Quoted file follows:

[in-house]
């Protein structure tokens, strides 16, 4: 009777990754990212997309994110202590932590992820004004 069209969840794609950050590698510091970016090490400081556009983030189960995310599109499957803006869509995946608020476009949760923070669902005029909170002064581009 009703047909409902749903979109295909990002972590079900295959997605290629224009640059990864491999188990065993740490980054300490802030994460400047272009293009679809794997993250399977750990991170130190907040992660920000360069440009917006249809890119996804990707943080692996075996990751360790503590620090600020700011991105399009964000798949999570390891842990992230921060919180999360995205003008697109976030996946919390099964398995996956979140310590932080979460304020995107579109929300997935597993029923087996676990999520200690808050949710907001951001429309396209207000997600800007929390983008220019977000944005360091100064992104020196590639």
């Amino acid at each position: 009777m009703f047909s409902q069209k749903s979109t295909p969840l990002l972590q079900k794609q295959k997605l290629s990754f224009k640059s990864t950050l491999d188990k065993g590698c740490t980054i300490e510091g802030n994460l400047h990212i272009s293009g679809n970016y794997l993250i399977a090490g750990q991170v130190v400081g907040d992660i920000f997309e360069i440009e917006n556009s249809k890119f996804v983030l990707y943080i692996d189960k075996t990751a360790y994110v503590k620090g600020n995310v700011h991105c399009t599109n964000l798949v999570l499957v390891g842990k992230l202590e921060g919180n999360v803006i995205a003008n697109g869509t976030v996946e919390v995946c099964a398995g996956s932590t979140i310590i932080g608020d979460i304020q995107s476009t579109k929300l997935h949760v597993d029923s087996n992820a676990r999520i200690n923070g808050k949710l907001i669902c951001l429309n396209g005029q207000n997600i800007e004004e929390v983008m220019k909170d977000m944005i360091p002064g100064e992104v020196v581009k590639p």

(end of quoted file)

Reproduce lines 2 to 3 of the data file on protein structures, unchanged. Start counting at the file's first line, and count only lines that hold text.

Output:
């Protein structure tokens, strides 16, 4: 009777990754990212997309994110202590932590992820004004 069209969840794609950050590698510091970016090490400081556009983030189960995310599109499957803006869509995946608020476009949760923070669902005029909170002064581009 009703047909409902749903979109295909990002972590079900295959997605290629224009640059990864491999188990065993740490980054300490802030994460400047272009293009679809794997993250399977750990991170130190907040992660920000360069440009917006249809890119996804990707943080692996075996990751360790503590620090600020700011991105399009964000798949999570390891842990992230921060919180999360995205003008697109976030996946919390099964398995996956979140310590932080979460304020995107579109929300997935597993029923087996676990999520200690808050949710907001951001429309396209207000997600800007929390983008220019977000944005360091100064992104020196590639």
């Amino acid at each position: 009777m009703f047909s409902q069209k749903s979109t295909p969840l990002l972590q079900k794609q295959k997605l290629s990754f224009k640059s990864t950050l491999d188990k065993g590698c740490t980054i300490e510091g802030n994460l400047h990212i272009s293009g679809n970016y794997l993250i399977a090490g750990q991170v130190v400081g907040d992660i920000f997309e360069i440009e917006n556009s249809k890119f996804v983030l990707y943080i692996d189960k075996t990751a360790y994110v503590k620090g600020n995310v700011h991105c399009t599109n964000l798949v999570l499957v390891g842990k992230l202590e921060g919180n999360v803006i995205a003008n697109g869509t976030v996946e919390v995946c099964a398995g996956s932590t979140i310590i932080g608020d979460i304020q995107s476009t579109k929300l997935h949760v597993d029923s087996n992820a676990r999520i200690n923070g808050k949710l907001i669902c951001l429309n396209g005029q207000n997600i800007e004004e929390v983008m220019k909170d977000m944005i360091p002064g100064e992104v020196v581009k590639p």